How did your interest in your medium begin and how did you arrive at your current style?
I became interested in photographing cities, architecture and specific locations as I was discovering subject matter for my paintings, which is my primary medium. I use the photographs I collect as a visual reference to create montages or summaries of an experience within a location. A series of photos is eventually turned into a large painting summarizing and giving life to a unique identity found within the photos and the photo hunt experience. I began using Instagram to keep a record of the photo hunt experiences and for anyone to follow the process along.
I arrived at my current style through a series of errors and failures, eventually just choosing, by accident, to combine the photos with painting and drawing.
How do you feel about the relationship of an artist to their city or surroundings?
My relationship to my city has been a catalyst for my work. I think it's important for me as an artist to have a constant relationship of observing my ever-changing surroundings.
How do you choose your subjects?
Sometimes the locations are historically-based with an effort to preserve some aspect of a location. Louisville is going through many changes as well as many other major cities in the U.S., and I make an effort to note this in my work. Sometimes the subjects are simply places of interest that I find myself experiencing in a new and unique was once looking through a view finder.
Who have been some of your biggest influences or your best teachers?
My influences cross a wide range from personal experience to painters from the abstract expressionist time. I read urban theory books when I make time for it and Jane Jacobs [author of The Death and Life of Great American Cities -ed.] has been one of the most thought provoking I have studied. Traveling to new cities has always been a great teacher. It allows me to get out of my comfort zone and become comfortable with the uncomfortable in order to gain experience and bring about new creative avenues. Learning to fail and continue creating is always the greatest teacher for me.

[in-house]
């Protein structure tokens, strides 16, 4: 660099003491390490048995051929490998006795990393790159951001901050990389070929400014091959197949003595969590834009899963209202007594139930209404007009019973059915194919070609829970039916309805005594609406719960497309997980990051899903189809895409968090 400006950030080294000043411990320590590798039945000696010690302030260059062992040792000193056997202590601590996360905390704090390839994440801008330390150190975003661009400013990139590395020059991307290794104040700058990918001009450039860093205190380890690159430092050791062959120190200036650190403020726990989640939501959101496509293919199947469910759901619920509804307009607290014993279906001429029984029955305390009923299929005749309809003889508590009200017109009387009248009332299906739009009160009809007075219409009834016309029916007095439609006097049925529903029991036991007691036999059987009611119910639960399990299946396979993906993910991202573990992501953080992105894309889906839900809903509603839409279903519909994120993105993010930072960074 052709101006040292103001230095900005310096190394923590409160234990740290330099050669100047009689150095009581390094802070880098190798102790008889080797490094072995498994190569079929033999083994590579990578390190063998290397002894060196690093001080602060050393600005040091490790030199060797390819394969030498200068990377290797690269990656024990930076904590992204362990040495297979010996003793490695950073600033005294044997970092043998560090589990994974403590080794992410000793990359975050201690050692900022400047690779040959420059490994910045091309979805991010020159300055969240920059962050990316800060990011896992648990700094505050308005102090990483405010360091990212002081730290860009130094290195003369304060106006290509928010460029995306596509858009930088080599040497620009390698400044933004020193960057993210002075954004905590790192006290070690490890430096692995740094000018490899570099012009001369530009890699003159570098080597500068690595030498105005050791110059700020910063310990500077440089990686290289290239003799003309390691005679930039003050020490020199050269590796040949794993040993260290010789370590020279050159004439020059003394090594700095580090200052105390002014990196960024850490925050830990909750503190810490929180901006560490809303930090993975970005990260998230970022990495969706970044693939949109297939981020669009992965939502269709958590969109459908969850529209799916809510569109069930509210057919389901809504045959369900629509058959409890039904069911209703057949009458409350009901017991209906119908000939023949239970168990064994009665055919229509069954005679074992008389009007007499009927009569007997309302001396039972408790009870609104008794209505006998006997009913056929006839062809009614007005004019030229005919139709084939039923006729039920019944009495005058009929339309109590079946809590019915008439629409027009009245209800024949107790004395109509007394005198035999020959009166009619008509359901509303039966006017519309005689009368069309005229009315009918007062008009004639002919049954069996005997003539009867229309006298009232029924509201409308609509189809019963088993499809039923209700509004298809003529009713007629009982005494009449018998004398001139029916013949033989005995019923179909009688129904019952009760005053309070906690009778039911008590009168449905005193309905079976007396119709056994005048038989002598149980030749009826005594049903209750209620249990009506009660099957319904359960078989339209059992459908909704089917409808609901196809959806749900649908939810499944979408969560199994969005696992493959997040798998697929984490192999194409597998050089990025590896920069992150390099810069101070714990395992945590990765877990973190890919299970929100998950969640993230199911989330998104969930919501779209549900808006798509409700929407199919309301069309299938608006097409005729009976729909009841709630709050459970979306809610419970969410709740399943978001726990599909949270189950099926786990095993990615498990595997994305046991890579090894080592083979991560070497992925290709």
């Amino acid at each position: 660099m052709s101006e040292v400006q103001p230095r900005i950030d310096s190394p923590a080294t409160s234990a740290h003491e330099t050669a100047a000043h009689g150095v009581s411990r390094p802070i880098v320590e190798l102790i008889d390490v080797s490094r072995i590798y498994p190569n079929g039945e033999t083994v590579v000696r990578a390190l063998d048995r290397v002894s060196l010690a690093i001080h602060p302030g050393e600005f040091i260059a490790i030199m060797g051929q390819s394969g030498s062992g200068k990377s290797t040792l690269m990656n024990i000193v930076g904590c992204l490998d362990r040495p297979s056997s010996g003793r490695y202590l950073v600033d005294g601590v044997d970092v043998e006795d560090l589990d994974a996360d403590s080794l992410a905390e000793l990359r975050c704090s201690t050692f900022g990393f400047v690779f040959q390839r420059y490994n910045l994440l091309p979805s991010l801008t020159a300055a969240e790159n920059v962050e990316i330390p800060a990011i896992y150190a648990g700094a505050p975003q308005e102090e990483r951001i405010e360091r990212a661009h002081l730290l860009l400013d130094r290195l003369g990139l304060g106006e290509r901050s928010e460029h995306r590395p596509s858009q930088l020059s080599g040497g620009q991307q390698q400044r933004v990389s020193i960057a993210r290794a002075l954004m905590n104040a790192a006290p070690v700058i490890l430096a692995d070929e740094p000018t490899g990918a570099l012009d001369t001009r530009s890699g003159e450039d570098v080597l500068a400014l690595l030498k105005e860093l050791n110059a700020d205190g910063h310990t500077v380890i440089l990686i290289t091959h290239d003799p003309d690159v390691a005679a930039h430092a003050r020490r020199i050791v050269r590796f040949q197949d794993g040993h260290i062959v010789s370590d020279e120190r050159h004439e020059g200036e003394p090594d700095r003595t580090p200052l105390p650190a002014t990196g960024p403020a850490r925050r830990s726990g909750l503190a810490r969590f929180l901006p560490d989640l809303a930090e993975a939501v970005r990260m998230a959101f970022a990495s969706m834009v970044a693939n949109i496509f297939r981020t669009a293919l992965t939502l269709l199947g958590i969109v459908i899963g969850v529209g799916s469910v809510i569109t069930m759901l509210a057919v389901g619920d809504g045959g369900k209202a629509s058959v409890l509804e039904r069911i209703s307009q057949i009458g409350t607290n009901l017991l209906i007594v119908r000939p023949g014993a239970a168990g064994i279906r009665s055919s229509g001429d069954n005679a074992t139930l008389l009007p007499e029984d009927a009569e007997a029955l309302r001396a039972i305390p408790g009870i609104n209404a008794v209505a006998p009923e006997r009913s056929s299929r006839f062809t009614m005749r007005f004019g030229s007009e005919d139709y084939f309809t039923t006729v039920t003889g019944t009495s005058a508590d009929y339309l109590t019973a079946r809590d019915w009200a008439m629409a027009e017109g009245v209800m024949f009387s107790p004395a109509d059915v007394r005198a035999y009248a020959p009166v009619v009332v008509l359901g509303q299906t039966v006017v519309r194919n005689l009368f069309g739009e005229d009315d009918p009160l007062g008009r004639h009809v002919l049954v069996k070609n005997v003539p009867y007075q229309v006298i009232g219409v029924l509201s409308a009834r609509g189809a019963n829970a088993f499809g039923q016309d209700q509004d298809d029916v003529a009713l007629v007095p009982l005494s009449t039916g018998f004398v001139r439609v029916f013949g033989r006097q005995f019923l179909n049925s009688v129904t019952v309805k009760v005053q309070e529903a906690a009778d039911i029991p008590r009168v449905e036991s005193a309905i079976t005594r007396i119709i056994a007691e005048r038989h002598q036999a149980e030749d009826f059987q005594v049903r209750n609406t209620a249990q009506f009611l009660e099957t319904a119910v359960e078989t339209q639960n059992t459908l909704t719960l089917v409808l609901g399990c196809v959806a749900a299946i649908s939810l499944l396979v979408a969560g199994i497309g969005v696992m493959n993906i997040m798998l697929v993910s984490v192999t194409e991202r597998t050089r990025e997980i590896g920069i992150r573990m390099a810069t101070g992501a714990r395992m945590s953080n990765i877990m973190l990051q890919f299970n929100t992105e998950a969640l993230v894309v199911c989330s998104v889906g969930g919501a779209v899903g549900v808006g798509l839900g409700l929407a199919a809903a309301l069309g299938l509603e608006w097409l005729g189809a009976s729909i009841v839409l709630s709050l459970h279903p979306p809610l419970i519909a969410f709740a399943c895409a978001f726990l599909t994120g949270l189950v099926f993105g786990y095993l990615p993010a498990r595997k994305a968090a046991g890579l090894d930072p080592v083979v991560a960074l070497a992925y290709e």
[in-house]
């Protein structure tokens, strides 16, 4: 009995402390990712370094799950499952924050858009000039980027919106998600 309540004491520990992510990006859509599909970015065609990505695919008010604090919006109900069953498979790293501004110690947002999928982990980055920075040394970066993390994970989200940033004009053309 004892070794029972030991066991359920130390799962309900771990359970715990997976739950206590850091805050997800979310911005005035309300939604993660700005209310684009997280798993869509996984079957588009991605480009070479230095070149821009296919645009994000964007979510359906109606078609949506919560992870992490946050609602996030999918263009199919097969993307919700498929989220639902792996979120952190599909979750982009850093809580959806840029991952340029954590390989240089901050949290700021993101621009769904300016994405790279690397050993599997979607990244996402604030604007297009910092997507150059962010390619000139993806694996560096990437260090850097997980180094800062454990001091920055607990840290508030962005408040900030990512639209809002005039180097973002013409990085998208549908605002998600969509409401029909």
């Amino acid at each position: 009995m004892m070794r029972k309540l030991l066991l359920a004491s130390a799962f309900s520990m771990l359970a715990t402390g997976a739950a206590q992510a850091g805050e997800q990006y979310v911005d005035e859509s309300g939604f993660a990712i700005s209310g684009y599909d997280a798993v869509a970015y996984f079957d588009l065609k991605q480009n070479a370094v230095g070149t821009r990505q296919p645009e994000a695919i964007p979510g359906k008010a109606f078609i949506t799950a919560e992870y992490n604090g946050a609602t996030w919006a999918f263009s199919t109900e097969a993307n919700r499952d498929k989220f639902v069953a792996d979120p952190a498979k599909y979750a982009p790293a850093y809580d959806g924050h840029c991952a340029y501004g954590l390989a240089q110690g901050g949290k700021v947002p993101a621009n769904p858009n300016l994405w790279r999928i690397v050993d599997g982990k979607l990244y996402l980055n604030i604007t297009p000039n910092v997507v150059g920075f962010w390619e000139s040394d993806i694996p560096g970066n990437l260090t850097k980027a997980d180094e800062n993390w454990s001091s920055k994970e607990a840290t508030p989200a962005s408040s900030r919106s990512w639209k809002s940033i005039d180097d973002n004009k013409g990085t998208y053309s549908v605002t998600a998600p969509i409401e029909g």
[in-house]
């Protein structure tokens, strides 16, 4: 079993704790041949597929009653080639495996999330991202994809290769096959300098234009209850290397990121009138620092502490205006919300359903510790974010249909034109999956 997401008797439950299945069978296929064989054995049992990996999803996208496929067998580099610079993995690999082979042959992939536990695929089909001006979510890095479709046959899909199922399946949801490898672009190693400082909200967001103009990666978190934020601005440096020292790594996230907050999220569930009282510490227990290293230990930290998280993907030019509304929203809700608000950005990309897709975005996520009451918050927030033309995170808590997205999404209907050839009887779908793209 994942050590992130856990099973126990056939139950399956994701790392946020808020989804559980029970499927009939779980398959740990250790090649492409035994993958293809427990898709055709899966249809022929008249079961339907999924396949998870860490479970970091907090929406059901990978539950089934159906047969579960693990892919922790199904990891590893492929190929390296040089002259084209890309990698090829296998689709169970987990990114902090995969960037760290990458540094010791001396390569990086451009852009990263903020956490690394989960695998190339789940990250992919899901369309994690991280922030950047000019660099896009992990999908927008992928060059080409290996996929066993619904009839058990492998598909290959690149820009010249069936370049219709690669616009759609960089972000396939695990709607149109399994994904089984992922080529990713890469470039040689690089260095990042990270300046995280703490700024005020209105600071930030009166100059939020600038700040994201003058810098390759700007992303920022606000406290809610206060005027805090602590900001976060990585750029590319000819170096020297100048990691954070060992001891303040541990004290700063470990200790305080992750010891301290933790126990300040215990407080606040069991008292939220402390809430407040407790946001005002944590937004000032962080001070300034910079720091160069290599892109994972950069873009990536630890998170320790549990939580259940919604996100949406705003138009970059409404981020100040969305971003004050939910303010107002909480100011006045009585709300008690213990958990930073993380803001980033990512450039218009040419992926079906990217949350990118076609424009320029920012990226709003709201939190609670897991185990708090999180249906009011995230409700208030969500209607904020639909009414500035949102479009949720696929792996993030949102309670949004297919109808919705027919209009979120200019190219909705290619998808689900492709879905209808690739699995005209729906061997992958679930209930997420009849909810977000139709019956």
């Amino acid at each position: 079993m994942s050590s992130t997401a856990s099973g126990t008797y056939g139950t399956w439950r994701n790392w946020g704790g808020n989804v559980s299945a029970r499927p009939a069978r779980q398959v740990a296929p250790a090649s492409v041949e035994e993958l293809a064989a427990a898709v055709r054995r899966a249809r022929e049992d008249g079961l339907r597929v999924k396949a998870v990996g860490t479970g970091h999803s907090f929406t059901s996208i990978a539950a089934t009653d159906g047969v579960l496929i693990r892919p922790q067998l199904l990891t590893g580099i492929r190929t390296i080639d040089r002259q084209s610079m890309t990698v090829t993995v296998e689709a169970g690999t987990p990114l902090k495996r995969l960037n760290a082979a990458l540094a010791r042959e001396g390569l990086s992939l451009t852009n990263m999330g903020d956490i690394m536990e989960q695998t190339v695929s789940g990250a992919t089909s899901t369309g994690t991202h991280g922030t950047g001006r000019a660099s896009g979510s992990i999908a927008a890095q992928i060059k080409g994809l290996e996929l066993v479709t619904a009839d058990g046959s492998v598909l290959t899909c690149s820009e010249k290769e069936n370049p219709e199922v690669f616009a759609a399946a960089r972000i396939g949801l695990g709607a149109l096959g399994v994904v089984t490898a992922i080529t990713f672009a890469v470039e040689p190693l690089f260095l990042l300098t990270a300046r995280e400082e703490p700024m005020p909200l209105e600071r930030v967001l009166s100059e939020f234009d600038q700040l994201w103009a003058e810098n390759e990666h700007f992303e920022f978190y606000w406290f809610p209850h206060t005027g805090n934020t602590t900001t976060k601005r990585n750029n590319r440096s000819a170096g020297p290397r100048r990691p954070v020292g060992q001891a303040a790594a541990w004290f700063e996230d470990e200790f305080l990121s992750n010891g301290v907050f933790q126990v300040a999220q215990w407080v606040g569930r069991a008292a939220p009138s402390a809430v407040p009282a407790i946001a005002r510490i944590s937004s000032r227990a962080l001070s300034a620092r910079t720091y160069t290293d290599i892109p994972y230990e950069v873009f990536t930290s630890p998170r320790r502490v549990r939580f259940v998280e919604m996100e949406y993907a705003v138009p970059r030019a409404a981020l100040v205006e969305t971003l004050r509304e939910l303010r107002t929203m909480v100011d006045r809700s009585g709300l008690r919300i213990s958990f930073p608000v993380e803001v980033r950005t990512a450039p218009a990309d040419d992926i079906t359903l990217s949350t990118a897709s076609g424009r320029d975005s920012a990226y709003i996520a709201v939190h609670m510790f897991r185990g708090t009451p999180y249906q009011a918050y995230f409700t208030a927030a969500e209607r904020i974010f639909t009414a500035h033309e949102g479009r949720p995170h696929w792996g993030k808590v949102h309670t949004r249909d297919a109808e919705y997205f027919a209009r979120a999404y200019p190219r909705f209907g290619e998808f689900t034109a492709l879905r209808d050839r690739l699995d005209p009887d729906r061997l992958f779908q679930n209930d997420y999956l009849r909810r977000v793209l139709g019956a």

Do you have a creative or artistic peer group in your area that you're a part of?
I get out in the city and visit artists openings and run into other artists in Louisville as often as possible. Even a quick passing chat is always inspiring. It's been amazing to watch the creative community grow in Louisville and now the visual arts scene seems to be gaining traction for young people.
What opportunities are there for artists like yourself in your area?
We have many boutique-type places that show local artists work like Crafts Gallery, Revelry Boutique, and Block Party Handmade Boutique. There are always new opportunities happening and many local groups are focusing more energy towards supporting young emerging local artists. I have a studio at a place called Art Sanctuary, a community-oriented arts collective.
Where do you go to draw inspiration?
I take long walks. Usually clears my head and opens my mind to something new.
Do you feel creatively satisfied?
I'm always working on pushing the next thing into the next thing.
Tell me about a recent, current, or upcoming project or exhibition.
In July, I completed two large commissioned murals for the Kroger company, a grocery store chain. I am developing my work to move into the public art realm working on large scale murals and installations that allow for a component of community involvement.
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